Of great advantage over the conventional earth-based methods of study are remote sensing measurements and the photographic products of space missions because of their continuous observations, global coverage, and differential scales. They return infrared photographs, detect heat radiation, and record radiation beyond the infrared region of the spectrum. The results of the remote sensing of the Earth (RSE) can help to monitor the dynamics of volcanic eruptions and rapidly evaluate their sizes and environmental consequences. The huge flows of data require extensive computer processing. In this connection, the designers of the geoinformation system discussed (GIS "Volcanic Hazard"), aimed at predicting and assessing the hazards of catastrophic eruptions, made provision for the use of information obtained by remote sensing and space missions in addition to conventional geological surveys and volcanological studies.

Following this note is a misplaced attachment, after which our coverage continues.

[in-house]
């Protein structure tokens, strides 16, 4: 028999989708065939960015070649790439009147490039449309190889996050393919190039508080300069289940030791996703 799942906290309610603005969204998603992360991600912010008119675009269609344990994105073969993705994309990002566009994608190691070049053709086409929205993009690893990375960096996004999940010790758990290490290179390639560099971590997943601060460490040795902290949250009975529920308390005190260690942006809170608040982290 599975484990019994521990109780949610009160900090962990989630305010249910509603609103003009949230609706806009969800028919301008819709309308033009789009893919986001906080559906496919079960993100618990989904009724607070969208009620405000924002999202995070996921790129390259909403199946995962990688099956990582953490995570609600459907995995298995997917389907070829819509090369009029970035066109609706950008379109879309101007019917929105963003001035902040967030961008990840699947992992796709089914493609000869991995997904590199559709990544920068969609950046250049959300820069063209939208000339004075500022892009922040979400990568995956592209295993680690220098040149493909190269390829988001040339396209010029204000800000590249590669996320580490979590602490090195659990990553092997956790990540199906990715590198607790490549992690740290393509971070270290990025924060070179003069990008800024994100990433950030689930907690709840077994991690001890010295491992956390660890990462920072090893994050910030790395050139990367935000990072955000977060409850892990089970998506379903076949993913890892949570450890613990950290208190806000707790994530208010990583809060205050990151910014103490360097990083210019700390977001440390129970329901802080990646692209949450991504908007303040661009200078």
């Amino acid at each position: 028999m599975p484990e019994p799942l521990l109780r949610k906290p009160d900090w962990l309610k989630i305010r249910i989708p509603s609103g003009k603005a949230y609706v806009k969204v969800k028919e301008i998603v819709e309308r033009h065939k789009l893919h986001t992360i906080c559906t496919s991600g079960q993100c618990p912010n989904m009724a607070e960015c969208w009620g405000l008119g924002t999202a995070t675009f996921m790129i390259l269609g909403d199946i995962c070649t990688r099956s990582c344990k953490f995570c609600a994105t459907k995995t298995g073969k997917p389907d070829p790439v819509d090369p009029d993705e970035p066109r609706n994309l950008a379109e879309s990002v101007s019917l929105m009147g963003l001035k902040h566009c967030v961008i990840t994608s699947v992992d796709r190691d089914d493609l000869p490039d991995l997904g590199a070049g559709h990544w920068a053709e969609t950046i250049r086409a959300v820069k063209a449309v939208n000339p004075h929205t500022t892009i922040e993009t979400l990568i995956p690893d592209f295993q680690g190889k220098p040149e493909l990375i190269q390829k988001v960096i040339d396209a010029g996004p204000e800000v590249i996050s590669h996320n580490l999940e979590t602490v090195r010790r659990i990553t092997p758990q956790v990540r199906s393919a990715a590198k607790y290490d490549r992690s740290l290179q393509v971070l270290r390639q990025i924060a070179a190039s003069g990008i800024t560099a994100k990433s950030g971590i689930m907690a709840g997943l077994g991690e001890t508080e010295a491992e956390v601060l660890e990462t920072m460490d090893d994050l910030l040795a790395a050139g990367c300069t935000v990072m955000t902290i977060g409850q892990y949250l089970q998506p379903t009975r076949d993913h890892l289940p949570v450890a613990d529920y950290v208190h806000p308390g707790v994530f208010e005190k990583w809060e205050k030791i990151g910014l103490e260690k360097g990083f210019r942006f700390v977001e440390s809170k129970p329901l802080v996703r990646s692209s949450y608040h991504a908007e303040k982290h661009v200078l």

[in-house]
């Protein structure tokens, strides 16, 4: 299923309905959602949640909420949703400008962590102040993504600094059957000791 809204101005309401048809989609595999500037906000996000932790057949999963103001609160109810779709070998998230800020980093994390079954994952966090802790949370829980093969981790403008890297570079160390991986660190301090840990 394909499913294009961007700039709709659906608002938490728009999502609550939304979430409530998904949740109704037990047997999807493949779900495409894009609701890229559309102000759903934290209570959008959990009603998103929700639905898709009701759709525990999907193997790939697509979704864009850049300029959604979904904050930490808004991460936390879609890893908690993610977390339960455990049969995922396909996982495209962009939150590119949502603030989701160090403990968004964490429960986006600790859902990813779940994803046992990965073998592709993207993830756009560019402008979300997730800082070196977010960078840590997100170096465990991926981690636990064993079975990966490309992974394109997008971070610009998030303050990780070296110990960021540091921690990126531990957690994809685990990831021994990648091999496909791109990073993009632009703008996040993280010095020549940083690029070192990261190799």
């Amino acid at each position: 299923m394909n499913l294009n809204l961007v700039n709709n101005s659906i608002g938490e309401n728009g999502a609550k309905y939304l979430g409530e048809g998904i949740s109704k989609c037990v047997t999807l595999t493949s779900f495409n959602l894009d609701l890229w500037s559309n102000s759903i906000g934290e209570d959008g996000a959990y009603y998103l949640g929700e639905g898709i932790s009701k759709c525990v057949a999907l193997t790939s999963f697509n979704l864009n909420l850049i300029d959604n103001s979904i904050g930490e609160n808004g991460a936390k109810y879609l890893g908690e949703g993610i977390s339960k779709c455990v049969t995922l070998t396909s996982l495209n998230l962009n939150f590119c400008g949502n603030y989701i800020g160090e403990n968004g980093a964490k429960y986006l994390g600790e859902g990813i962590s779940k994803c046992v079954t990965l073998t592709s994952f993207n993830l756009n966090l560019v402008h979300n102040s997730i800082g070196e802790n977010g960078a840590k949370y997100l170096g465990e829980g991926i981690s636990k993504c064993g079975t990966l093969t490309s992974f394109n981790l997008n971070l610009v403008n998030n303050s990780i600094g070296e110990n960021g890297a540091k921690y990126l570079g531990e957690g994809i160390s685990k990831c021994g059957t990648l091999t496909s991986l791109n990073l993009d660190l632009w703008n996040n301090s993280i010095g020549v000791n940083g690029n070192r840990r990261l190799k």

The "Volcanic Hazard" Information System is aimed at the constant collection of data and their accumulation in the data base of Russian volcanoes, of the data on the states and parameters of the volcanic process (derived from the results of visual observations, earth-based instrumental surveys, and remote-sensing measurements) and at the interpretation and analysis of these data for the purpose of estimating the states of their volcanic activities.